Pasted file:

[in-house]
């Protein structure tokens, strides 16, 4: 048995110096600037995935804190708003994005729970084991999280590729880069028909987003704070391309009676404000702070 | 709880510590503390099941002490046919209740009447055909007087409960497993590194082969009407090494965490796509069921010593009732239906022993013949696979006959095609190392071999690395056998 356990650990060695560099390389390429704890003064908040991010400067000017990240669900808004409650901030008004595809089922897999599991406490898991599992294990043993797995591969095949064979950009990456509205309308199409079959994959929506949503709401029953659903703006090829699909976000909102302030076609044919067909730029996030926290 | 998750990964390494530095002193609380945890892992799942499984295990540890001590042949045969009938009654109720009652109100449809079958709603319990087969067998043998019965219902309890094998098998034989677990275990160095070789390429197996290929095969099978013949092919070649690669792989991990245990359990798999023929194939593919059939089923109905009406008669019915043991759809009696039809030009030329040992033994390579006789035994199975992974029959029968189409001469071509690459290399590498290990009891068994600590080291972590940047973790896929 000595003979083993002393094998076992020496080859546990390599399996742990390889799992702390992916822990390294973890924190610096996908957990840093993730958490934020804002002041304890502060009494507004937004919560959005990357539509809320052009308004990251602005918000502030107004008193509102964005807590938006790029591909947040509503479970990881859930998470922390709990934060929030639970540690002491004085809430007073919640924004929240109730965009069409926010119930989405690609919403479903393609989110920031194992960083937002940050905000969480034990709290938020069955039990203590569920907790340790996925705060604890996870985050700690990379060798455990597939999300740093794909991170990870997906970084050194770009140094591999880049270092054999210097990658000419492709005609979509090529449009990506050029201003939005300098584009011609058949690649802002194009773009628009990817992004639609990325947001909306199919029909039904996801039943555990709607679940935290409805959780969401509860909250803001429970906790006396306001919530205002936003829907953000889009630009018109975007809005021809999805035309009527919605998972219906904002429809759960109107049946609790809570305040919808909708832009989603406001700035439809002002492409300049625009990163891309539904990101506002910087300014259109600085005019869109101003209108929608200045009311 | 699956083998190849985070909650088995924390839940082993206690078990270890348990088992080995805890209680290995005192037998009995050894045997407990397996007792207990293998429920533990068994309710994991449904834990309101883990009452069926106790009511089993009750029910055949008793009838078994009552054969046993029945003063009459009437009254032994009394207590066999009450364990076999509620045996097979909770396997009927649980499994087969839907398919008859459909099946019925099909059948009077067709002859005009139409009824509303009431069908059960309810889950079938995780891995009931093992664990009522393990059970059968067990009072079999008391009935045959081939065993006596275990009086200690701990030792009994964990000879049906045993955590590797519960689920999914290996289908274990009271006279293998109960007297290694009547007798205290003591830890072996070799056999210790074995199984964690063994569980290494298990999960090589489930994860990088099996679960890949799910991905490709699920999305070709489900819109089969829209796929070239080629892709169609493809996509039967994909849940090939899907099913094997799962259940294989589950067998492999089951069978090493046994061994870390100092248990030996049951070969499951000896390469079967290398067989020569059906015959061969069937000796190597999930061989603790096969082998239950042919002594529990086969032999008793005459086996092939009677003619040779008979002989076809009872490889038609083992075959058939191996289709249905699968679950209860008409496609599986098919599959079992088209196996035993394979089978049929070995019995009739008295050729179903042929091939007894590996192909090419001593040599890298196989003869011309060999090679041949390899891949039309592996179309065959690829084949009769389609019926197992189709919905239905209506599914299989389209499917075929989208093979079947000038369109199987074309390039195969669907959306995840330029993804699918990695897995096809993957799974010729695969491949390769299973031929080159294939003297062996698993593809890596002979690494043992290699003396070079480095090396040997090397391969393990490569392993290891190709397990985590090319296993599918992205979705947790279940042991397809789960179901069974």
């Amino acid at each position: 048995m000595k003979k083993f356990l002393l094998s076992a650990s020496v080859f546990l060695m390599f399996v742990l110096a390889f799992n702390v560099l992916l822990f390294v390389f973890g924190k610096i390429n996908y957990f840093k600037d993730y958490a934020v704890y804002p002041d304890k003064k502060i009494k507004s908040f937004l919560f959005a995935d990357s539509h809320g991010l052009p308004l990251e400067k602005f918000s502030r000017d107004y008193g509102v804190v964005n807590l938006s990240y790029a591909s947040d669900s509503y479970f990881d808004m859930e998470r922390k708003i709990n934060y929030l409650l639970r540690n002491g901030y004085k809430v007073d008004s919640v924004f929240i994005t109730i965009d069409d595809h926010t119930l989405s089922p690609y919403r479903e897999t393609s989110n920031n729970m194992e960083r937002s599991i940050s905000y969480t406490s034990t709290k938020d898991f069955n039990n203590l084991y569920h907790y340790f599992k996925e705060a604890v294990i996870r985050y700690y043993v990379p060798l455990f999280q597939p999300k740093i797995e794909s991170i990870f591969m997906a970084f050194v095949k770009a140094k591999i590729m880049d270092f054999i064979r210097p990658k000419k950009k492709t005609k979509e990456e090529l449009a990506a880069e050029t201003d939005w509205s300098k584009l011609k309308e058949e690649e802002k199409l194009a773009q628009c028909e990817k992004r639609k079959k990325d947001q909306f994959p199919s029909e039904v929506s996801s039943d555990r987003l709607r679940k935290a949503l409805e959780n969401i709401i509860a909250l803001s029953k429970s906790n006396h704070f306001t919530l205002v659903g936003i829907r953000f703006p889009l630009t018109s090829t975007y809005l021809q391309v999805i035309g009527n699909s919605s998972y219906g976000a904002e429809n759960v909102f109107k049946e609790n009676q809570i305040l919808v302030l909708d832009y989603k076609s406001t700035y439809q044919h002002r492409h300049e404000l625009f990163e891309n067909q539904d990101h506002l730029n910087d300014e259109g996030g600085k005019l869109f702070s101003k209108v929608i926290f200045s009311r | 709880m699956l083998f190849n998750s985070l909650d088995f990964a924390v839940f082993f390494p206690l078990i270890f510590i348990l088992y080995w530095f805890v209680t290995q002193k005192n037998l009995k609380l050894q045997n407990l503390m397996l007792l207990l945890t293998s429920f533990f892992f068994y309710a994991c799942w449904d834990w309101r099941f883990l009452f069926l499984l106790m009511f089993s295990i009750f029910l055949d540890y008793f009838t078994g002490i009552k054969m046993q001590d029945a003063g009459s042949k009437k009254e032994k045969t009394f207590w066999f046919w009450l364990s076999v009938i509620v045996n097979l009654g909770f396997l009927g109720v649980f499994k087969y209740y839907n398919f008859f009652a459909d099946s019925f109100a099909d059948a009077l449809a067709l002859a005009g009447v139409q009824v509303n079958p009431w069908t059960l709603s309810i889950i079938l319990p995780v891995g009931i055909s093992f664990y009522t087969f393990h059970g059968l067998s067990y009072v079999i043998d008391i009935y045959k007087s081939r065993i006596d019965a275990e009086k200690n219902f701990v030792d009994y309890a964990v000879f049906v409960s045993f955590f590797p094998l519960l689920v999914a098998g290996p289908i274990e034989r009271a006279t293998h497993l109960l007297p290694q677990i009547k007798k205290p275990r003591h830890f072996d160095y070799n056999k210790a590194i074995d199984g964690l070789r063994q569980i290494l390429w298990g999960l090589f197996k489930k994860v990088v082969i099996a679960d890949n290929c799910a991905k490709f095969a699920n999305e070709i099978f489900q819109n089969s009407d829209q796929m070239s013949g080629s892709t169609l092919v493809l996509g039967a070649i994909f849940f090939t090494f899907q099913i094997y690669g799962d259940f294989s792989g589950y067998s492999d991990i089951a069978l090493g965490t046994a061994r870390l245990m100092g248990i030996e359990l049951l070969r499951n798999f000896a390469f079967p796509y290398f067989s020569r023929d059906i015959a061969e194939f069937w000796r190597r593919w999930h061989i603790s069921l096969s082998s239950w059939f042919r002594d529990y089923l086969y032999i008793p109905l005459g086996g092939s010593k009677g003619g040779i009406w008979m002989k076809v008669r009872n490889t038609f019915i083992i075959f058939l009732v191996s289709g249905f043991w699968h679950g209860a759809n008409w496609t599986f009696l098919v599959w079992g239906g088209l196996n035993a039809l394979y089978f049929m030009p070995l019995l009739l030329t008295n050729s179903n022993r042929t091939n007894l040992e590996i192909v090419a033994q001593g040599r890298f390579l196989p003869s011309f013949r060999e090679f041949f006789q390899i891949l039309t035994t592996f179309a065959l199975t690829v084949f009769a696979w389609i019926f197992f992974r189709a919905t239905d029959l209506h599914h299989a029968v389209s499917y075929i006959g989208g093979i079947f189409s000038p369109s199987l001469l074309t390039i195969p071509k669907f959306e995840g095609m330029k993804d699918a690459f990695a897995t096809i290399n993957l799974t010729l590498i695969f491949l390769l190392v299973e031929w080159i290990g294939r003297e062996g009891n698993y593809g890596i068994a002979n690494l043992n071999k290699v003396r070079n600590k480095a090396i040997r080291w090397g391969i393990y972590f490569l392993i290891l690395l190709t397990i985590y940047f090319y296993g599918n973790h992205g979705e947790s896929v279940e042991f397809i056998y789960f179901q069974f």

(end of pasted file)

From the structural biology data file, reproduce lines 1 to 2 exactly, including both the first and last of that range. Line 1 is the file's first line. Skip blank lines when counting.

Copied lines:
[in-house]
């Protein structure tokens, strides 16, 4: 048995110096600037995935804190708003994005729970084991999280590729880069028909987003704070391309009676404000702070 | 709880510590503390099941002490046919209740009447055909007087409960497993590194082969009407090494965490796509069921010593009732239906022993013949696979006959095609190392071999690395056998 356990650990060695560099390389390429704890003064908040991010400067000017990240669900808004409650901030008004595809089922897999599991406490898991599992294990043993797995591969095949064979950009990456509205309308199409079959994959929506949503709401029953659903703006090829699909976000909102302030076609044919067909730029996030926290 | 998750990964390494530095002193609380945890892992799942499984295990540890001590042949045969009938009654109720009652109100449809079958709603319990087969067998043998019965219902309890094998098998034989677990275990160095070789390429197996290929095969099978013949092919070649690669792989991990245990359990798999023929194939593919059939089923109905009406008669019915043991759809009696039809030009030329040992033994390579006789035994199975992974029959029968189409001469071509690459290399590498290990009891068994600590080291972590940047973790896929 000595003979083993002393094998076992020496080859546990390599399996742990390889799992702390992916822990390294973890924190610096996908957990840093993730958490934020804002002041304890502060009494507004937004919560959005990357539509809320052009308004990251602005918000502030107004008193509102964005807590938006790029591909947040509503479970990881859930998470922390709990934060929030639970540690002491004085809430007073919640924004929240109730965009069409926010119930989405690609919403479903393609989110920031194992960083937002940050905000969480034990709290938020069955039990203590569920907790340790996925705060604890996870985050700690990379060798455990597939999300740093794909991170990870997906970084050194770009140094591999880049270092054999210097990658000419492709005609979509090529449009990506050029201003939005300098584009011609058949690649802002194009773009628009990817992004639609990325947001909306199919029909039904996801039943555990709607679940935290409805959780969401509860909250803001429970906790006396306001919530205002936003829907953000889009630009018109975007809005021809999805035309009527919605998972219906904002429809759960109107049946609790809570305040919808909708832009989603406001700035439809002002492409300049625009990163891309539904990101506002910087300014259109600085005019869109101003209108929608200045009311 | 699956083998190849985070909650088995924390839940082993206690078990270890348990088992080995805890209680290995005192037998009995050894045997407990397996007792207990293998429920533990068994309710994991449904834990309101883990009452069926106790009511089993009750029910055949008793009838078994009552054969046993029945003063009459009437009254032994009394207590066999009450364990076999509620045996097979909770396997009927649980499994087969839907398919008859459909099946019925099909059948009077067709002859005009139409009824509303009431069908059960309810889950079938995780891995009931093992664990009522393990059970059968067990009072079999008391009935045959081939065993006596275990009086200690701990030792009994964990000879049906045993955590590797519960689920999914290996289908274990009271006279293998109960007297290694009547007798205290003591830890072996070799056999210790074995199984964690063994569980290494298990999960090589489930994860990088099996679960890949799910991905490709699920999305070709489900819109089969829209796929070239080629892709169609493809996509039967994909849940090939899907099913094997799962259940294989589950067998492999089951069978090493046994061994870390100092248990030996049951070969499951000896390469079967290398067989020569059906015959061969069937000796190597999930061989603790096969082998239950042919002594529990086969032999008793005459086996092939009677003619040779008979002989076809009872490889038609083992075959058939191996289709249905699968679950209860008409496609599986098919599959079992088209196996035993394979089978049929070995019995009739008295050729179903042929091939007894590996192909090419001593040599890298196989003869011309060999090679041949390899891949039309592996179309065959690829084949009769389609019926197992189709919905239905209506599914299989389209499917075929989208093979079947000038369109199987074309390039195969669907959306995840330029993804699918990695897995096809993957799974010729695969491949390769299973031929080159294939003297062996698993593809890596002979690494043992290699003396070079480095090396040997090397391969393990490569392993290891190709397990985590090319296993599918992205979705947790279940042991397809789960179901069974």